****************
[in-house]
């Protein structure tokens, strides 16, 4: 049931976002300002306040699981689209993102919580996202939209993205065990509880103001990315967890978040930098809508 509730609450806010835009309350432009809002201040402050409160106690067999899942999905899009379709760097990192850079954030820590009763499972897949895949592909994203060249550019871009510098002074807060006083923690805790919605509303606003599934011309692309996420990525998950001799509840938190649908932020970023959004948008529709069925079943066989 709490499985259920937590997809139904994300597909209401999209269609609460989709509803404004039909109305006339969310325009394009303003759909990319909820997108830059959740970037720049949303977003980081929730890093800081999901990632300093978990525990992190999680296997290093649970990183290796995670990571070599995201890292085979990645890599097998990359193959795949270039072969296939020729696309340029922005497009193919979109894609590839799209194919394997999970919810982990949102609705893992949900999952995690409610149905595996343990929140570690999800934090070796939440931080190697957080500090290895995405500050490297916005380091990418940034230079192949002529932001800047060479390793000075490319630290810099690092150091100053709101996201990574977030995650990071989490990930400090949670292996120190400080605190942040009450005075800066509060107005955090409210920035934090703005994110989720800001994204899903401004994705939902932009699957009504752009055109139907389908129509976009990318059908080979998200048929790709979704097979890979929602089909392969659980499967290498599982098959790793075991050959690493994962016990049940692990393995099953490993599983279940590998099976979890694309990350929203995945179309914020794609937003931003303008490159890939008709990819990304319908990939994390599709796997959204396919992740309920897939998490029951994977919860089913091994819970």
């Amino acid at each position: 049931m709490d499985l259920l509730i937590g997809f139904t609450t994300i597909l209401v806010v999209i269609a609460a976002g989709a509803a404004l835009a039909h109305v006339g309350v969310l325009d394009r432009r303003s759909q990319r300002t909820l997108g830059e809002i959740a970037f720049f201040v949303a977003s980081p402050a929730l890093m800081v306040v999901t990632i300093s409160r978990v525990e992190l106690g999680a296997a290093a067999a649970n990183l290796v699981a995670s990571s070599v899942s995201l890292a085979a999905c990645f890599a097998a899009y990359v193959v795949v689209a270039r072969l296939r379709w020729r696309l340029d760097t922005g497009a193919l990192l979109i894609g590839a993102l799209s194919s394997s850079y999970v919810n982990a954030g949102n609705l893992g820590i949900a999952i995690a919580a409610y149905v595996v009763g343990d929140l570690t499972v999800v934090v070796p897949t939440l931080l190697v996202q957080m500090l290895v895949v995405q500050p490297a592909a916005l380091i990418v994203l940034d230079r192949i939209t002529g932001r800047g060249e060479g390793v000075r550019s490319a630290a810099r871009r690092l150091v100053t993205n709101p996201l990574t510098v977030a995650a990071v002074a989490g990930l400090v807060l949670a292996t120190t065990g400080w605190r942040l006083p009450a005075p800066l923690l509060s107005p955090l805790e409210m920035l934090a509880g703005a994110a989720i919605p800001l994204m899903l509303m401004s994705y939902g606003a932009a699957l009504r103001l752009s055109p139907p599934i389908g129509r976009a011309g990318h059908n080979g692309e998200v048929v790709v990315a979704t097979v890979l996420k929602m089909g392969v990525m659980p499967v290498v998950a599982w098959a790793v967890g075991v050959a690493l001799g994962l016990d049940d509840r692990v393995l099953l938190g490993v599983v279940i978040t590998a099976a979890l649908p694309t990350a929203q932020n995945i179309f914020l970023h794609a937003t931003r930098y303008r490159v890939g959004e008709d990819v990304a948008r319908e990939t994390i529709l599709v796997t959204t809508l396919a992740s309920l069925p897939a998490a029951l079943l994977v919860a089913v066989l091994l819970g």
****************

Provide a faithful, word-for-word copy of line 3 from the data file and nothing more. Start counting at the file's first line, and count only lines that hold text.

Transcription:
């Amino acid at each position: 049931m709490d499985l259920l509730i937590g997809f139904t609450t994300i597909l209401v806010v999209i269609a609460a976002g989709a509803a404004l835009a039909h109305v006339g309350v969310l325009d394009r432009r303003s759909q990319r300002t909820l997108g830059e809002i959740a970037f720049f201040v949303a977003s980081p402050a929730l890093m800081v306040v999901t990632i300093s409160r978990v525990e992190l106690g999680a296997a290093a067999a649970n990183l290796v699981a995670s990571s070599v899942s995201l890292a085979a999905c990645f890599a097998a899009y990359v193959v795949v689209a270039r072969l296939r379709w020729r696309l340029d760097t922005g497009a193919l990192l979109i894609g590839a993102l799209s194919s394997s850079y999970v919810n982990a954030g949102n609705l893992g820590i949900a999952i995690a919580a409610y149905v595996v009763g343990d929140l570690t499972v999800v934090v070796p897949t939440l931080l190697v996202q957080m500090l290895v895949v995405q500050p490297a592909a916005l380091i990418v994203l940034d230079r192949i939209t002529g932001r800047g060249e060479g390793v000075r550019s490319a630290a810099r871009r690092l150091v100053t993205n709101p996201l990574t510098v977030a995650a990071v002074a989490g990930l400090v807060l949670a292996t120190t065990g400080w605190r942040l006083p009450a005075p800066l923690l509060s107005p955090l805790e409210m920035l934090a509880g703005a994110a989720i919605p800001l994204m899903l509303m401004s994705y939902g606003a932009a699957l009504r103001l752009s055109p139907p599934i389908g129509r976009a011309g990318h059908n080979g692309e998200v048929v790709v990315a979704t097979v890979l996420k929602m089909g392969v990525m659980p499967v290498v998950a599982w098959a790793v967890g075991v050959a690493l001799g994962l016990d049940d509840r692990v393995l099953l938190g490993v599983v279940i978040t590998a099976a979890l649908p694309t990350a929203q932020n995945i179309f914020l970023h794609a937003t931003r930098y303008r490159v890939g959004e008709d990819v990304a948008r319908e990939t994390i529709l599709v796997t959204t809508l396919a992740s309920l069925p897939a998490a029951l079943l994977v919860a089913v066989l091994l819970g």